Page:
In January, the company released 12-month results from an FDA investigational device exemption pivotal trial of Sonata at 21 outpatient sites in the U.S. and a single site in Mexico. Data from the trial indicated that 99% of patients required no surgical reinterventions for heavy menstrual bleeding, with 97% reporting satisfaction with the treatment. Symptom improvement was reported by 96% of patients, with 95% reporting a reduction in menstrual bleeding. A total of 65% of the trial’s 147 patients reported at least a 50% reduction in menstrual bleeding.

The National Institutes of Health estimate 200,000 hysterectomies are performed in the U.S. each year specifically to address symptomatic uterine fibroids. With an estimated volume of more than 1 million annual global uterine fibroid procedures, Gynesonics projects a $3 billion-$4 billion global market opportunity for its Sonata system, including a market opportunity of more than $1 billion in the U.S. alone.

The post Gynesonics touts fibroid study’s long-term outcomes appeared first on MassDevice.

How AI can detect cervical cancer

Cervical cancer cells (Image from National Cancer InstituteWinship Cancer Institute of Emory University)

Researchers have developed a computer algorithm that they say can analyze digital images of a woman’s cervix and accurately identify precancerous changes that require medical attention. This artificial intelligence approach, called automated visual evaluation, has the potential to revolutionize cervical cancer screening, particularly in low-resource settings.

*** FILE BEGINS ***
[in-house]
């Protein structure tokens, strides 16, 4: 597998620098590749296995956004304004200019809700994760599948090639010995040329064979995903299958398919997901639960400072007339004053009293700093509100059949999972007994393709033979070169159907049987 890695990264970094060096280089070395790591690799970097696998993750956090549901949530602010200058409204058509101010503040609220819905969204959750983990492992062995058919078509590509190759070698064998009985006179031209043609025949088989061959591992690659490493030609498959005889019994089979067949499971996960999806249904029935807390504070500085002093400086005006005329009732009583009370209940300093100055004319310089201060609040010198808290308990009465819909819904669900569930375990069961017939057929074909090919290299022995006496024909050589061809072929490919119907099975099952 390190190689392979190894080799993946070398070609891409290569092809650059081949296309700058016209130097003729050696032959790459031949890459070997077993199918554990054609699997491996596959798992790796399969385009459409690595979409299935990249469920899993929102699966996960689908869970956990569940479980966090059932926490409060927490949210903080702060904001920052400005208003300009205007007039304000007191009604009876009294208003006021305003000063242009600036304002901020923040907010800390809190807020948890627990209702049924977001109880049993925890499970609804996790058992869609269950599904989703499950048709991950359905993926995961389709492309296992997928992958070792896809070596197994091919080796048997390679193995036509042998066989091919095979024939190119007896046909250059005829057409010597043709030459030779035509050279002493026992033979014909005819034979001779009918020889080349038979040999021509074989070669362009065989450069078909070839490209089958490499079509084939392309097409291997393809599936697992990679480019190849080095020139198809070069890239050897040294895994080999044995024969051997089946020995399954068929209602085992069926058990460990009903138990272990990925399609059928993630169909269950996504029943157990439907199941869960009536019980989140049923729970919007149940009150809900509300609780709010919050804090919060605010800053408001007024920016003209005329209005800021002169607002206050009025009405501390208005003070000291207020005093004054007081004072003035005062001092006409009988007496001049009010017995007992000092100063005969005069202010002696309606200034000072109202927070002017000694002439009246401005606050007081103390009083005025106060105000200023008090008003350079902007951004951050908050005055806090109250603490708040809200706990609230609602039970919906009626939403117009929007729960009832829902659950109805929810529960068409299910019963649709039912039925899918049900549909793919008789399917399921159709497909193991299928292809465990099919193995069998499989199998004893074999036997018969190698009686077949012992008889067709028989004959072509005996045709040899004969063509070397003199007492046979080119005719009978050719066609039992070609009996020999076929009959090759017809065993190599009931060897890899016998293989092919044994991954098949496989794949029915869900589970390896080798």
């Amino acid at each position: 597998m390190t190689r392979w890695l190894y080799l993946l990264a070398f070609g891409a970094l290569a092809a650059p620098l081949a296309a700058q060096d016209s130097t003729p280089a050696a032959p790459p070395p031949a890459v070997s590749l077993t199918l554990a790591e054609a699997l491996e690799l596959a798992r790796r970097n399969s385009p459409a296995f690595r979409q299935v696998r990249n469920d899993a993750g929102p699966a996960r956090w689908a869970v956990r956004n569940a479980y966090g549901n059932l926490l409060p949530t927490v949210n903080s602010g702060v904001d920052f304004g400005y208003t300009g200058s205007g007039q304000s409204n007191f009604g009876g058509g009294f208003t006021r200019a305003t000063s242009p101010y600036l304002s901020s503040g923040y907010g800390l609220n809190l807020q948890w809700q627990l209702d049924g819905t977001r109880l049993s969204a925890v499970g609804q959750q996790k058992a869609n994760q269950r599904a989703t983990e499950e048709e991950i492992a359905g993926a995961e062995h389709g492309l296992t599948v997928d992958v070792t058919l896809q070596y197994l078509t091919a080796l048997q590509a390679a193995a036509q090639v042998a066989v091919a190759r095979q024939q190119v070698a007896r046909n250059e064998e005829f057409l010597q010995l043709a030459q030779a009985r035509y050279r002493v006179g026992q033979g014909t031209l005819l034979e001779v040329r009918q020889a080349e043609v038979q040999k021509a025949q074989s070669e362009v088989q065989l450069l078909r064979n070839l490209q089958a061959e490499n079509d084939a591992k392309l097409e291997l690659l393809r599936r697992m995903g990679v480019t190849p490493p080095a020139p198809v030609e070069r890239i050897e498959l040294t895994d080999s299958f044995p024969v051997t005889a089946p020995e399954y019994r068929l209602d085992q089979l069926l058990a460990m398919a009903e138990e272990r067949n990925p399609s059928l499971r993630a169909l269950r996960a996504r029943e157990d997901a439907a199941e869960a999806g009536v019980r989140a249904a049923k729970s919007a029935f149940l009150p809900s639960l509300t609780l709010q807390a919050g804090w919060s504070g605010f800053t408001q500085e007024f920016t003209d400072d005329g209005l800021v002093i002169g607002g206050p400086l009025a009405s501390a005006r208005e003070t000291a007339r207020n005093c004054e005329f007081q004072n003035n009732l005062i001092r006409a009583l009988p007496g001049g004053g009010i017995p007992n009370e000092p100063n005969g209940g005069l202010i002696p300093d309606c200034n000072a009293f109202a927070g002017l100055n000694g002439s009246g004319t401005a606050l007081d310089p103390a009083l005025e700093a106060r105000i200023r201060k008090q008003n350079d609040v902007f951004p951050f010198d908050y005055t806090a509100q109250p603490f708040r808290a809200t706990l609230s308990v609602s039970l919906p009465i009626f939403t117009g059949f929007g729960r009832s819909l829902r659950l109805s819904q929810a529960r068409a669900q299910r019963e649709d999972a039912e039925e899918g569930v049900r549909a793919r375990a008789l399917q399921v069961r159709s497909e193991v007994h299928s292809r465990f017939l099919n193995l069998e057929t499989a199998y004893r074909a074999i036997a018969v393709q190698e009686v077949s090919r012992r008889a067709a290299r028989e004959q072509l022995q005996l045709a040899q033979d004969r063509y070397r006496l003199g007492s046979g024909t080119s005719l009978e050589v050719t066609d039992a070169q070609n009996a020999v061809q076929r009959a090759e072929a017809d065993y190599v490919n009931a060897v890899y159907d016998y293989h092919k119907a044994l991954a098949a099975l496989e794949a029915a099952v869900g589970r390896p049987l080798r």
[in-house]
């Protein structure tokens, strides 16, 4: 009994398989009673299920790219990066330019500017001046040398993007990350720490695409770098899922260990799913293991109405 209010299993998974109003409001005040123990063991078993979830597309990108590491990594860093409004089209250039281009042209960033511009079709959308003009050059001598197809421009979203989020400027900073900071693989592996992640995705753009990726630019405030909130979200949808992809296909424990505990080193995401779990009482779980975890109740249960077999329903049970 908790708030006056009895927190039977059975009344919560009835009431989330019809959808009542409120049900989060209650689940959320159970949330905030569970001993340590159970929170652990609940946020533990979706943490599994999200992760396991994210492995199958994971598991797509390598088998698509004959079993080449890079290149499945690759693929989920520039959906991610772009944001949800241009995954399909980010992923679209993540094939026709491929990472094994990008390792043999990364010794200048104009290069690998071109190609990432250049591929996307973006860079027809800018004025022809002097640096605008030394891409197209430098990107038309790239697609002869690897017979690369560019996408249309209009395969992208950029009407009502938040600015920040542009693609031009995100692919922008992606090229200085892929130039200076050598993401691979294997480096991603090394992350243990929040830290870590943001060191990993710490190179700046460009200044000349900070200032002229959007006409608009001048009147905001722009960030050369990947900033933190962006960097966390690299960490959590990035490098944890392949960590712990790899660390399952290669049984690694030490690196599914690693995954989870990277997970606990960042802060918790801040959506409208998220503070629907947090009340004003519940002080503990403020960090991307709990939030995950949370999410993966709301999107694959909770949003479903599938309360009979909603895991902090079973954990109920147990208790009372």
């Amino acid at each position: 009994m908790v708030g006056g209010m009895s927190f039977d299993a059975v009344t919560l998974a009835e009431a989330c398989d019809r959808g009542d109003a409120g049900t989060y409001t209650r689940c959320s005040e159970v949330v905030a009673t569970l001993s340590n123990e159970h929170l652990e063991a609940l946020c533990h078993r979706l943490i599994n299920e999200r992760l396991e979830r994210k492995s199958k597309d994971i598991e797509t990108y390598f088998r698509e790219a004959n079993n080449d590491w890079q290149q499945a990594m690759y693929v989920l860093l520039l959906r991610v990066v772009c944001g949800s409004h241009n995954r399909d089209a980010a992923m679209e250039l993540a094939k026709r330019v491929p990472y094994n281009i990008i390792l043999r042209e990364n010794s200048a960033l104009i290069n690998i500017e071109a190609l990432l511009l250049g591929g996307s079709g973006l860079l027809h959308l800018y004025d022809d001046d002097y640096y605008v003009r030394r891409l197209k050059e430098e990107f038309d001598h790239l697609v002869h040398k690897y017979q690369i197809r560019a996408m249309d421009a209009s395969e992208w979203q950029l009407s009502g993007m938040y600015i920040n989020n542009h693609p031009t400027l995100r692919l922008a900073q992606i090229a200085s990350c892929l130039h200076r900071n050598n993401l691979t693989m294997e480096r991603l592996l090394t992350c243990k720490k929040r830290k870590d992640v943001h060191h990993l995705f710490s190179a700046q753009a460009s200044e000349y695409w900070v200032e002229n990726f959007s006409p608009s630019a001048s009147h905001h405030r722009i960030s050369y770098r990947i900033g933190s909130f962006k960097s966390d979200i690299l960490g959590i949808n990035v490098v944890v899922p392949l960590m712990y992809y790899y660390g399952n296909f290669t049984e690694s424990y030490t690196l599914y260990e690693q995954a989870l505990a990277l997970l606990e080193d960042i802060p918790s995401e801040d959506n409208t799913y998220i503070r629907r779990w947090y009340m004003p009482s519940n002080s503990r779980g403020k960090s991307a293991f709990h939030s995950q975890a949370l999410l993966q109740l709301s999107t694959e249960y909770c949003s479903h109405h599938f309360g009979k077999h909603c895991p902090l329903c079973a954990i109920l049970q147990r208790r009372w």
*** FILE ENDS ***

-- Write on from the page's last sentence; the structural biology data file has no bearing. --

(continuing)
Led by investigators from the National Institutes of Health and humanitarian tech investment fund Global Good, the researchers used comprehensive datasets to “train” a machine-learning algorithm to recognize patterns in complex visual inputs, such as medical images. The findings were confirmed independently by experts at the National Library of Medicine. The results appeared in the Journal of the National Cancer Institute (NCI).

Get the full story on our sister site, Medical Design & Outsourcing.

The post How AI can detect cervical cancer appeared first on MassDevice.

Clinical Innovations purchases Australian distributor JB Medical Supplies

Labor, delivery and neonatal intensive care devices company Clinical Innovations (Salt Lake City) has acquired Australian distributor JB Medical Supplies.

The deal, announced yesterday, is meant to bolster Clinical Innovations’ position in Australia. JB Medical Supplies will operate as a wholly owned subsidiary of Clinical Innovations.

Financial terms of the deal were not disclosed.

Get the full story on sister site Medical Design & Outsourcing.

The post Clinical Innovations purchases Australian distributor JB Medical Supplies appeared first on MassDevice.

Power morcellation: Questions linger for controversial tech

Dr. Amy Reed’s tragic case brought to light the cancer risks posed by power morcellation. Her death hasn’t stopped lingering questions about the technology.

Power morcellators were used for 20 years to laparoscopically remove fibroids, benign tumors of the uterus, raising not a single adverse event report with the FDA. That all changed in 2013, when Dr. Amy Reed, an attending physician at Beth Israel Deaconess Medical Center, underwent a myomectomy using power morcellation at nearby Brigham & Women’s Hospital.